5. Manage Diabetes: High blood sugar levels can cause damage to your heart and blood vessels. If you have diabetes, it’s important to manage your blood sugar levels through diet, physical activity, and medication.

6. Moderate Alcohol Use: Excessive drinking can contribute to high blood pressure and heart failure. It’s better to stick to moderate, sensible amounts.

7. Maintain a Healthy Weight: Excess weight can increase the risk of heart disease as it requires your heart to work harder. Diet and exercise can help maintain a healthy weight.

8. Regular Health Check-ups: Regular visits to your doctor can help in early detection of any potential heart health problem. It’s particularly important if you have a family history of heart disease.

9. Limit Stress: Chronic stress may contribute to heart disease, particularly if you react to it with unhealthy lifestyle habits. Find ways to reduce stress, such as through meditation, deep breathing, yoga, or hobbies.


10. Medication: For those with conditions that increase the risk of heart failure like hypertension, coronary artery disease, valvular heart disease, etc., taking prescribed medications is pivotal.

Note: It is always recommended to consult with a medical professional or healthcare provider for personalized advice.

FAQ’s about Heart failure

1. What is Heart Failure?
Heart failure, also known as congestive heart failure, occurs when your heart muscle doesn’t pump blood as well as it should. It doesn’t mean the heart has stopped working, but that it needs some support to help it work better.

2. What are the symptoms of Heart Failure?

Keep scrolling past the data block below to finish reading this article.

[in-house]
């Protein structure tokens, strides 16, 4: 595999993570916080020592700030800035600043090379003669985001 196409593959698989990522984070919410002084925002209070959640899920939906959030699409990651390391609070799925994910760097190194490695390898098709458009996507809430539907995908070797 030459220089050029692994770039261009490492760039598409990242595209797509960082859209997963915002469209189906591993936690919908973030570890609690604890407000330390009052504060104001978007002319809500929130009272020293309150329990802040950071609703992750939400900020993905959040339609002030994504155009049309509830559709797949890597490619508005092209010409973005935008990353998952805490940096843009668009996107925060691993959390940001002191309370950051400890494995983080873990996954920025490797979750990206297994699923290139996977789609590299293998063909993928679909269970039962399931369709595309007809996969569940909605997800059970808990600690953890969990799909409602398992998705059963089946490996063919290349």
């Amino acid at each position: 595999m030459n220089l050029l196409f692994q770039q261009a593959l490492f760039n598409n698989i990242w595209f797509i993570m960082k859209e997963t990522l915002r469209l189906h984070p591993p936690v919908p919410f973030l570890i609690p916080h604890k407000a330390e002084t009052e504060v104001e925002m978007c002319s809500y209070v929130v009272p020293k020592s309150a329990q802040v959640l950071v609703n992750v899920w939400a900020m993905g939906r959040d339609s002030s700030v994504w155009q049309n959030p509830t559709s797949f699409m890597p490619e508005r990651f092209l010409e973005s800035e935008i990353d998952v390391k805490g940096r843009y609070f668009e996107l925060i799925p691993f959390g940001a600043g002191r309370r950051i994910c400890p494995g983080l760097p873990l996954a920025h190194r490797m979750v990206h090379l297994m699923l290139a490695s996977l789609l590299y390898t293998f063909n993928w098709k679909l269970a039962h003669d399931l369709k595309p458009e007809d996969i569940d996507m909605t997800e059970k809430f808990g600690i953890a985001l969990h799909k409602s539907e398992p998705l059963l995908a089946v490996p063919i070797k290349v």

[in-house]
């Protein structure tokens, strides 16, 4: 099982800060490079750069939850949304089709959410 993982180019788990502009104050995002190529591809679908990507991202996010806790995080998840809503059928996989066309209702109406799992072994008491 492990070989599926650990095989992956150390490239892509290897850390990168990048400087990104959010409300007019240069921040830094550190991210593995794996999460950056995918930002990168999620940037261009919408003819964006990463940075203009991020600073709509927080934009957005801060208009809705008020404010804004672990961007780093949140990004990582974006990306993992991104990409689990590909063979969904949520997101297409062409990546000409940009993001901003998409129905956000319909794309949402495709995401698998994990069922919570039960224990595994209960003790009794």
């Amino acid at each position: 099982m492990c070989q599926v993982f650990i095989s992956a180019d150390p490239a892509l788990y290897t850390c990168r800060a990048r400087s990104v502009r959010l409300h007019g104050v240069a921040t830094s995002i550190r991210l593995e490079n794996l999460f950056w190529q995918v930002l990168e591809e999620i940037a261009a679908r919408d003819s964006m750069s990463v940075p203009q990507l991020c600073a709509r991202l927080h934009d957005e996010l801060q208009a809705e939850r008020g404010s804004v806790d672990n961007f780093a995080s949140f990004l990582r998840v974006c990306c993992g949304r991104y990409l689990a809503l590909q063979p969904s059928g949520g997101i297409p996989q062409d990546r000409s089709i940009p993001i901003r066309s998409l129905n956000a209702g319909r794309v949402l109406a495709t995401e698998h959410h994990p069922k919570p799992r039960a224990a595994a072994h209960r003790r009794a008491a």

Symptoms can include fatigue, shortness of breath (especially when lying down or exercising), swelling in the legs, ankles and feet, rapid or irregular heartbeat with a feeling of fluttering or pounding in the chest, persistent coughing or wheezing and fluid retention.

3. What are the causes of Heart Failure?
Heart failure can be caused by a variety of conditions that damage the heart muscle, including coronary artery disease, heart attack, cardiomyopathy, and conditions that overwork the heart such as high blood pressure, diabetes, obesity, and severe lung disease.

4. How is Heart Failure diagnosed?
Doctors usually diagnose heart failure based on medical history, a physical exam, and results from tests such as an electrocardiogram (EKG), chest X-ray, echocardiogram, cardiac stress tests, CT scan, or MRI.

5. What is the treatment for Heart Failure?
While heart failure is a serious condition that progressively worsens over time, many people with heart failure lead a full, enjoyable life when the condition is managed with heart failure medications and healthy lifestyle changes.

6. Can Heart Failure be prevented?
Most cases of heart failure can be prevented by living a healthy lifestyle meaning controlling high blood pressure, cholesterol levels, diabetes, and obesity. Other important preventive measures include avoiding tobacco and alcohol and eating a heart-healthy diet.

7. Is Heart Failure curable?
Currently, there’s no cure for heart failure. However, treatments and lifestyle adjustments can help improve quality of life and delay progression of the disease.

8. Can Heart Failure be reversed?
In some cases, heart failure can be reversed with proper and quick treatment. Generally, heart failure is a chronic, long-term condition, but it can sometimes be managed well with medicines and lifestyle changes.

9. Does Heart Failure mean you’re dying?
While heart failure is a serious health condition, it does not mean that imminent death is inevitable. With the right treatment and lifestyle adjustments, it is possible to live with the condition for many years.

10. How long can you live with Heart Failure?
It varies greatly from person to person. Many people with heart failure live for many years after diagnosis. The degree of heart failure and the presence of other diseases can definitely influence the life expectancy. With appropriate medical care, heart failure will not necessarily reduce lifespan.

Remember, it’s important to consult with a healthcare professional if you suspect you have heart failure for proper diagnosis and treatment.

Useful links

Heart failure, sometimes known as congestive heart failure, occurs when your heart muscle doesn’t pump blood as well as it should. It can be caused by several conditions, including coronary artery disease, high blood pressure, and diabetes.